Change the directory to the Powershell Installation directory and you must be able to find a file named “DotNetTypes.format.ps1xml”.

pshome

Please be cautious, not to edit the file. As it will break the signature and the PowerShell will not be able to use it anymore.

If you want to find out the default rules that are applied, then simply open the file and search for the cmdlet.

Example: If I want to know the default rules for the “Get-Service” cmdlet, I search the file for the keyword “service”. Note that the keyword “Service” should be enclosed within the “Name” tags. That is the correct one. As per the below image.

dotnettypes

 

You can double confirm if it is the correct branch, using the “<TypeName>” tag. This value should equate to the TypeName when you do a Get-Member of that cmdlet.

Example: “System.ServiceProcess.ServiceController” for Get-Service

Now what you are looking in the file are set of directions that the Powershell Engine follows. If you can see in the preceding lines, we can see a <TableControl> tag, which says, that the output should be in the form of table. Next few lines specifies the attributes of the table, such as Width and Height.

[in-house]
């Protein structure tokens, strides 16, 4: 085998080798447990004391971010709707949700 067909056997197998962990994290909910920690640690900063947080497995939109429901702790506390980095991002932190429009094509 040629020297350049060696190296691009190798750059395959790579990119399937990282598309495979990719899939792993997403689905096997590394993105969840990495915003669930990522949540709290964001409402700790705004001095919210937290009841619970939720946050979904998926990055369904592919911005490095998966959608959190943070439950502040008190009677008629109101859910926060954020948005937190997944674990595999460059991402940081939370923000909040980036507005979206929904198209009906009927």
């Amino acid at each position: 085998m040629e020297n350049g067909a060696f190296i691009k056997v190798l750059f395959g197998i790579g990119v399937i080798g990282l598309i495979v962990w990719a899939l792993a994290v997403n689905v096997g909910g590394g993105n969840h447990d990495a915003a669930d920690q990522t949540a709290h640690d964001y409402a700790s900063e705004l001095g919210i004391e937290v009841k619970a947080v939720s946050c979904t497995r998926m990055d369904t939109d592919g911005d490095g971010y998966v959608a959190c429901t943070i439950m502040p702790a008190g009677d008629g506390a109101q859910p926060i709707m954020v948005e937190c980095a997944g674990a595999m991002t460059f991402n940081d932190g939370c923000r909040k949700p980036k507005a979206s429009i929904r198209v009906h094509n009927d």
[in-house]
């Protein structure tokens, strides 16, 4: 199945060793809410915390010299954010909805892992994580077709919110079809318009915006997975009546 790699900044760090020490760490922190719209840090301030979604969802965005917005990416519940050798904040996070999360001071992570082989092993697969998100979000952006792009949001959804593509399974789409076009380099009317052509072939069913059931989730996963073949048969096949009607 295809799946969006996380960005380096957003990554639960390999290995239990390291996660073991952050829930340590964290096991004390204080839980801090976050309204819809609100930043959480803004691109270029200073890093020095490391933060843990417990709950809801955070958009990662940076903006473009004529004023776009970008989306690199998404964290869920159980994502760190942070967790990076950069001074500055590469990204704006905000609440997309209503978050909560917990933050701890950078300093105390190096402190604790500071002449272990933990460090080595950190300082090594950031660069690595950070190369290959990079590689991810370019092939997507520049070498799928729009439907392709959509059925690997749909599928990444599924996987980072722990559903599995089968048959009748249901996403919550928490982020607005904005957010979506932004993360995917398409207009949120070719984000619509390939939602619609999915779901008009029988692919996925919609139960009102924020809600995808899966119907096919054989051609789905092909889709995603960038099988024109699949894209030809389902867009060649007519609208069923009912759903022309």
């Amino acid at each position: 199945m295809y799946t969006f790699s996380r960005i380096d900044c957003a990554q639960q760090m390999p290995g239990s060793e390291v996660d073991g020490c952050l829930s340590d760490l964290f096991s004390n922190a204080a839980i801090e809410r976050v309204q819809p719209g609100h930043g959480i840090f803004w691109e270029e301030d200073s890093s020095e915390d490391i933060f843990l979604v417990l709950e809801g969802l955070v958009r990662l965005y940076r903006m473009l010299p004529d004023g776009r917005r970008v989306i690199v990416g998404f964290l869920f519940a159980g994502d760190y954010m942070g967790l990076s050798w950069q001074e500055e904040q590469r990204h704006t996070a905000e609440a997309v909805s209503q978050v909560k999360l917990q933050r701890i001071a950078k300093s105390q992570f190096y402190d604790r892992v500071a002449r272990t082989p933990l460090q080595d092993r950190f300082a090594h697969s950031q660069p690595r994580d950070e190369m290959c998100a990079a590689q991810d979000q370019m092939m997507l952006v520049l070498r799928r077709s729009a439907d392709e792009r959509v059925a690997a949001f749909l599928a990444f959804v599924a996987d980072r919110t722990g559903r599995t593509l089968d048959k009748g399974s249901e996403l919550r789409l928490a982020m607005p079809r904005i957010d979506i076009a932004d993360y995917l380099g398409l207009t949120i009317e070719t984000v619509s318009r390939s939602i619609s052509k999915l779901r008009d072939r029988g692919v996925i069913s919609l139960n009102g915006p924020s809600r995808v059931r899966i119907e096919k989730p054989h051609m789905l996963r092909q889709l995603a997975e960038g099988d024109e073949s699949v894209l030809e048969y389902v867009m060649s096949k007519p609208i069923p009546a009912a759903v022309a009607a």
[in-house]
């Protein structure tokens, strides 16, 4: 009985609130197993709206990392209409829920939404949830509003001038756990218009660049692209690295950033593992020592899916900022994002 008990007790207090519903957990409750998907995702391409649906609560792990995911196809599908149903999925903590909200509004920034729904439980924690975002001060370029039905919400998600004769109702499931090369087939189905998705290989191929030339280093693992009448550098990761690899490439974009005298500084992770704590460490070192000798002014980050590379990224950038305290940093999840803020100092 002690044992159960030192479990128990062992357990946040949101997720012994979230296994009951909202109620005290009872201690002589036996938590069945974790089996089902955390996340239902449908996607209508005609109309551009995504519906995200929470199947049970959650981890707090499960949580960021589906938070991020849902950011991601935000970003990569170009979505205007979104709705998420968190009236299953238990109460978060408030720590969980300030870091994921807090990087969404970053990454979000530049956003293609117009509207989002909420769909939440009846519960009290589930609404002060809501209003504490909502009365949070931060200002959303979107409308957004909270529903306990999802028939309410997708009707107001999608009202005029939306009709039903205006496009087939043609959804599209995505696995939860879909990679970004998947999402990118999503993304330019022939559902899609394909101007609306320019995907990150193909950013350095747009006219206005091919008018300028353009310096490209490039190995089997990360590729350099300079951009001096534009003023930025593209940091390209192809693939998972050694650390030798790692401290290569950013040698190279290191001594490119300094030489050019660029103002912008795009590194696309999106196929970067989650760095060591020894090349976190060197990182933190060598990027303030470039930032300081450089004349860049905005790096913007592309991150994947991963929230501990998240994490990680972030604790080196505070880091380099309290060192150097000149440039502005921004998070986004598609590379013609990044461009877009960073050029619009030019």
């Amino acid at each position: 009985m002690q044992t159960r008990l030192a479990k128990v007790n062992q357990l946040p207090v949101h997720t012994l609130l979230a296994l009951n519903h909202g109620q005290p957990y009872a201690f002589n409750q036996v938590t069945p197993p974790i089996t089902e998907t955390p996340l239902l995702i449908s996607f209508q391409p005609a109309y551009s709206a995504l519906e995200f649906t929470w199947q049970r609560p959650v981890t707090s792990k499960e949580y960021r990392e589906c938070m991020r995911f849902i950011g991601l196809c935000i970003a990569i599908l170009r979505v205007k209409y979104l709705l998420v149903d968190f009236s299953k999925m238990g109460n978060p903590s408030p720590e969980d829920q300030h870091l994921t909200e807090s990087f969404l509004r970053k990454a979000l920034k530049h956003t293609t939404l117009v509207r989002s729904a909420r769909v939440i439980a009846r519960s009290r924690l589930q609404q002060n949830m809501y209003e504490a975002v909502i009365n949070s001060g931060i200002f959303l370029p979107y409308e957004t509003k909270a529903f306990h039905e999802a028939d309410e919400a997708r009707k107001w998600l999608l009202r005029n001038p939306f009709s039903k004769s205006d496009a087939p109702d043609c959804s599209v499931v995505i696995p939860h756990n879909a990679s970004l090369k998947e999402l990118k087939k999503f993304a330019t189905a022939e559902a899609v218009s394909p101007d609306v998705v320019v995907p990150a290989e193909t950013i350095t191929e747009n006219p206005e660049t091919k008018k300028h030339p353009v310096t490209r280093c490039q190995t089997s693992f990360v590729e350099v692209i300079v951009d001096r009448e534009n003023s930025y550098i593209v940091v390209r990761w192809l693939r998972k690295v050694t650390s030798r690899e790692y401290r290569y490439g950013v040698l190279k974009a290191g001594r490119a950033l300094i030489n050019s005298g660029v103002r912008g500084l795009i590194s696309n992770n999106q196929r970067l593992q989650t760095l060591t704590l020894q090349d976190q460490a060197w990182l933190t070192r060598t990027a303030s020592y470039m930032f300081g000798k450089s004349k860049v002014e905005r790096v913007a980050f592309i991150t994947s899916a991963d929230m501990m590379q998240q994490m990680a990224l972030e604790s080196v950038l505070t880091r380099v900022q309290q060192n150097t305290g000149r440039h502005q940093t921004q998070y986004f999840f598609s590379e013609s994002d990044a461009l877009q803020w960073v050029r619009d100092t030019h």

When you run Get-Service, here’s what happens:

  1. The cmdlet places objects of the type System.ServiceProcess.ServiceController into the pipeline.
  2. At the end of the pipeline is an invisible cmdlet called Out-Default. It is always there, and it’s job is to pick up what ever objects are in the pipeline after all the commands have run.
  3. Out-Default passes the objects to Out-Host, because the PowerShell console is designed to use the screen (called the host) as it’s default form of output.
  4. Most of the Out- cmdlets are incapable of working with normal objects. Instead, they are designed to work with special formatting instructions. So when Out-Host sees that it has been handed normal objects, it passes them to the formatting system.
  5. The formatting system looks at the type of the object and follow an internal set of formatting rules. It uses those rules to produce formatting instructions, which are passed back to Out-Host.
  6. Once Out-Host sees that it has formatting instructions, it follows those instructions  to construct the onscreen display.

So when you run the below cmdlet,

 Get-Process | Out-File process.txt

The out-File will see the normal objects. It will pass them to the formatting system, which will create formatting instructions and then passes back them to the Out-File. The Out-File then constructs the file based on those formatting instructions.

Below are the formatting rules:

  • First Rule: The System looks to see if the type of object it is dealing with has a predefined view. That is what you saw in the DotNetTypes.format.ps1xml.  There are other .format.ps1xml files installed with Powershell, and they are loaded when the powershell starts. You can create your own predefined views as well.